Roots and Shoots is a youth organisation founded by Jane Goodall, the famous scientist who studies chimpanzees in Africa . (We hear that she’s a vegetarian.) Roots and Shoots works to raise environmental consciousness among youth and to involve youth in pro-environmental activities. On Fri, 2 Nov, 5-7pm, the local Roots and Shoots chapter is having an exciting event, a costume parade entitled the Wildlife Stampede. VSS is invited.

       

      Plus, VSS is invited to a workshop, 30 Sep – Sun – 3-5pm, for making costumes for the Wildlife Stampede. Our costumes will be of fruits and vegetables. We have rented such costumes a couple times in the past to take part in The New Paper Big Walk. It costs about $100 to rent one costume. To save money, we’d like to make our own costumes. We can use these at various times of the year, for instance, for talks at primary schools.

       

      If you can help – you do not need to come to the workshop – please contact info@...

       

      Other News

      Everyone Wants To Be Green – Veg Is Green

      Note: The following two items are adapted from material suggested by a reader. Such contributions are most welcome and can be sent to info@...

       

      In the papers on 7 Sep was news that McD's in Japan were offering Big Macs at half the usual price to customers willing to “show” commitment to the environmental cause (e.g. global warming) - by checking 39 boxes on a form in the government's Environment Ministry's website. The heavy traffic crashed the website.

      This is most ironic - because the main ingredient of hamburgers is, of course, meat, and according to the 2006 report by the United Nations Food and Agriculture Organisation (FAO), “Livestock's Long Shadow” - “The livestock sector emerges as one of the top two or three most significant contributors to the most serious environmental problems at every scale from local to global... The livestock sector is responsible for 18 percent of greenhouse gas emissions measured in CO2 equivalent. This is a higher share than transport.”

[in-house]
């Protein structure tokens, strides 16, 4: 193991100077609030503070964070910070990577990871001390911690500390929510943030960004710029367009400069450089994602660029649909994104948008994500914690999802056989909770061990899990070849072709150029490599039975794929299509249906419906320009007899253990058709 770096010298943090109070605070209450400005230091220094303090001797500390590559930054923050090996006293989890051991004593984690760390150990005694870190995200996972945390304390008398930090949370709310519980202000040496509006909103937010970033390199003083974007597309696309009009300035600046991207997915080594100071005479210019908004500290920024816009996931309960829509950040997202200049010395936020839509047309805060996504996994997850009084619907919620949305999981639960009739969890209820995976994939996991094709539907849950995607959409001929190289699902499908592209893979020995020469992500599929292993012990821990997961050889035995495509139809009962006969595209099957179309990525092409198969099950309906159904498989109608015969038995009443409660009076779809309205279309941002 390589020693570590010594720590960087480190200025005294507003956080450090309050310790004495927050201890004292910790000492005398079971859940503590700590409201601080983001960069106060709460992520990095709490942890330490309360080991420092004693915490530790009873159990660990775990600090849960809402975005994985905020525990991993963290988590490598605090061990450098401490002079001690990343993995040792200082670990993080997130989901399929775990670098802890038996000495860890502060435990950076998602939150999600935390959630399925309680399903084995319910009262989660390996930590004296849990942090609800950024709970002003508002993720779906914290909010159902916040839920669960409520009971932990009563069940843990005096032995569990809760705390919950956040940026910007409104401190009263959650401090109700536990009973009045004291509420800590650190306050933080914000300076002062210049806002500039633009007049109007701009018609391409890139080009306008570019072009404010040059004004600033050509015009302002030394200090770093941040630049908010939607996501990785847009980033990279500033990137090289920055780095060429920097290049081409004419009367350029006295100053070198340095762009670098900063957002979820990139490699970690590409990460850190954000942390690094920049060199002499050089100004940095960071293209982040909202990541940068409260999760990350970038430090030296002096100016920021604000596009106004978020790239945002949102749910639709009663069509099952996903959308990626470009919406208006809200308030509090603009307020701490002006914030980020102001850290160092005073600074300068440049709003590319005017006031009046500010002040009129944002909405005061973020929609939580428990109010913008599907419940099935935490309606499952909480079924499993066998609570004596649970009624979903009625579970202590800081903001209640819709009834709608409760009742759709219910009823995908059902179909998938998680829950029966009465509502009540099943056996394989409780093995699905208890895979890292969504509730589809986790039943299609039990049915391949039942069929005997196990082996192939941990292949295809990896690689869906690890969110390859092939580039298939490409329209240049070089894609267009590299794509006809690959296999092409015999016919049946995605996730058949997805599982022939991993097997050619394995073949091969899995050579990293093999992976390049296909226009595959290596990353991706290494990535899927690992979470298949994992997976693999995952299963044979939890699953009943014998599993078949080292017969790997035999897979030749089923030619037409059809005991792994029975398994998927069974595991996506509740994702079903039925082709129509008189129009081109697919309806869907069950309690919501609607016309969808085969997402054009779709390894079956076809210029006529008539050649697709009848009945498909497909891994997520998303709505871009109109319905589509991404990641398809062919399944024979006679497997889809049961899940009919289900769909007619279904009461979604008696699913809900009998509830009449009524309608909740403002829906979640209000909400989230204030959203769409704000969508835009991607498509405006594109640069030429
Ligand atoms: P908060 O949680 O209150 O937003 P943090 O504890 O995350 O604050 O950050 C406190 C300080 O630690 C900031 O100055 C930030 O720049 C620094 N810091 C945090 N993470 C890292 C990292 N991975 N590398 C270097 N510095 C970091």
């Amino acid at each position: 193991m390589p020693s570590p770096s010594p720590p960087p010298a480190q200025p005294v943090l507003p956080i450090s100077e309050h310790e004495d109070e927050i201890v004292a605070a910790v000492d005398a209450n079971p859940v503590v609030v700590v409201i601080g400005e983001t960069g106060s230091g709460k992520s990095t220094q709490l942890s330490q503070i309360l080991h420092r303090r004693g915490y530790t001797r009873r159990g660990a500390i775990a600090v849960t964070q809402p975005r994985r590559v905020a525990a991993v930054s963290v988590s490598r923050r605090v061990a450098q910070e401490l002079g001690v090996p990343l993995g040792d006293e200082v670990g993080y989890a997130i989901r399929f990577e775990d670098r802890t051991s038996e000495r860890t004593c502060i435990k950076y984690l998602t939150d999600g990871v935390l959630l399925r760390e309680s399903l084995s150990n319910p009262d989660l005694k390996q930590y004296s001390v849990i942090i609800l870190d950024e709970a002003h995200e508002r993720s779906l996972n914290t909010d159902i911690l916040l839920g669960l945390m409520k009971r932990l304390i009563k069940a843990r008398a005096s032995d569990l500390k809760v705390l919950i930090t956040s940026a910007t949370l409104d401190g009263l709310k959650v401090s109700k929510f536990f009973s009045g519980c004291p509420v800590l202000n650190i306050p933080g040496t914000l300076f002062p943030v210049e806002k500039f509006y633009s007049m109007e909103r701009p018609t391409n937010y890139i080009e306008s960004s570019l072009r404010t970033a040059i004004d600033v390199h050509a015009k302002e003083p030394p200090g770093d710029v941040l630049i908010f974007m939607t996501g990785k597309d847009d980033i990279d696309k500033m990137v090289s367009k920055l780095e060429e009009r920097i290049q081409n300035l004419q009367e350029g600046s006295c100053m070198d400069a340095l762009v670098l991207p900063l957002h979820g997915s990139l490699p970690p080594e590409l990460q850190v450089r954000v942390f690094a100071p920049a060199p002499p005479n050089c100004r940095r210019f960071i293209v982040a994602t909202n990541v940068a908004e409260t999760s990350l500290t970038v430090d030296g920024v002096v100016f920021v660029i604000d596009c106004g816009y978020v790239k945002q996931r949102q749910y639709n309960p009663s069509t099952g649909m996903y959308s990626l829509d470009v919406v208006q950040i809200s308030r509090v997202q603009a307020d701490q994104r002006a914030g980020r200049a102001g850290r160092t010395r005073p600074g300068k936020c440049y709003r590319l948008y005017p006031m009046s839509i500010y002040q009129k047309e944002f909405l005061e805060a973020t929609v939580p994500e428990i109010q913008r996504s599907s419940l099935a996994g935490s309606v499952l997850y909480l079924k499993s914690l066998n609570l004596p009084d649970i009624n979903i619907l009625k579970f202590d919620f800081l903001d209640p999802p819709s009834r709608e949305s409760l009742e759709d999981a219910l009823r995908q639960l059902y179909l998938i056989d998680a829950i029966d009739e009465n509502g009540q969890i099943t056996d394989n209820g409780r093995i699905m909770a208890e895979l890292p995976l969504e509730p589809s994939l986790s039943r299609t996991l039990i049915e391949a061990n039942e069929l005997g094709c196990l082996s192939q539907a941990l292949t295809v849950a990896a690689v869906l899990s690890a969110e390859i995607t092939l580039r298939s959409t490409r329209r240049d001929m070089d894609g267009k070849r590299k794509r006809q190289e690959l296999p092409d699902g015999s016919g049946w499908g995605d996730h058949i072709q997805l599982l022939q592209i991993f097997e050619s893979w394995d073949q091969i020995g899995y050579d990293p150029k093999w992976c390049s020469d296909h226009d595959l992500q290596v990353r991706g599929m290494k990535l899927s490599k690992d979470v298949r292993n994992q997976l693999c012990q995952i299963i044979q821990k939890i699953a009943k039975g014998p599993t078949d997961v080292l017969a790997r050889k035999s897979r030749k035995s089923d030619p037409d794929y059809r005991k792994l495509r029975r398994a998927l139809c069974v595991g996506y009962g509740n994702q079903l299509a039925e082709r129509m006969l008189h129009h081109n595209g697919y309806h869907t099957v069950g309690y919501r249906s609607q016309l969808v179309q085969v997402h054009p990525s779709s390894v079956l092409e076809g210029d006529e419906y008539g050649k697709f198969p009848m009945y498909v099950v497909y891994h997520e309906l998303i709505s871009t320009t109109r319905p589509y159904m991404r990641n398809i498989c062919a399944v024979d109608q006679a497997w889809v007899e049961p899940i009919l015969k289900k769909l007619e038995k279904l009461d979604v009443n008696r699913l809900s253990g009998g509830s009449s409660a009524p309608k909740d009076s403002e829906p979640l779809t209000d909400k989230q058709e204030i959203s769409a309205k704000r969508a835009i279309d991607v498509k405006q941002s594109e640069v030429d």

Also, animal waste can contain both methane and nitrous oxide. Scientists at the U.S. Environmental Protection Agency say these gases have greater global warming potential than carbon dioxide. Methane traps more than 21 times more heat than carbon dioxide, while nitrous oxide absorbs 270 times more.

      The many environmental hazards of eating meat led the Worldwatch Institute to list reducing meat consumption as one of its ten ways to go green.


      So meat restaurants can show a commitment to saving the planet, not by reducing prices on their meat options but by having more veg options and reducing prices on those. 

      Just For Laughs?

      In a segment of the “Just for Laughs” TV show, which is essentially a “Candid Camera” kind of show, there was an insightful prank played in a supermarket. At the counter where “fresh” fish is wrapped in paper for shoppers, the guy staffing the counter swaps the package with the dead fish and substitutes a package containing a mechanical fish. He passes it to the shopper. Much to the shopper’s horror, the moment the shopper holds the package, the mechanical fish inside the package starts to wriggle. The shocked shopper hurriedly puts the wriggling package back on the counter. The counter guy then brandishes a huge mallet, and attempts to knock out the “fish” in the package - but to no avail - to the further horror of the shopper!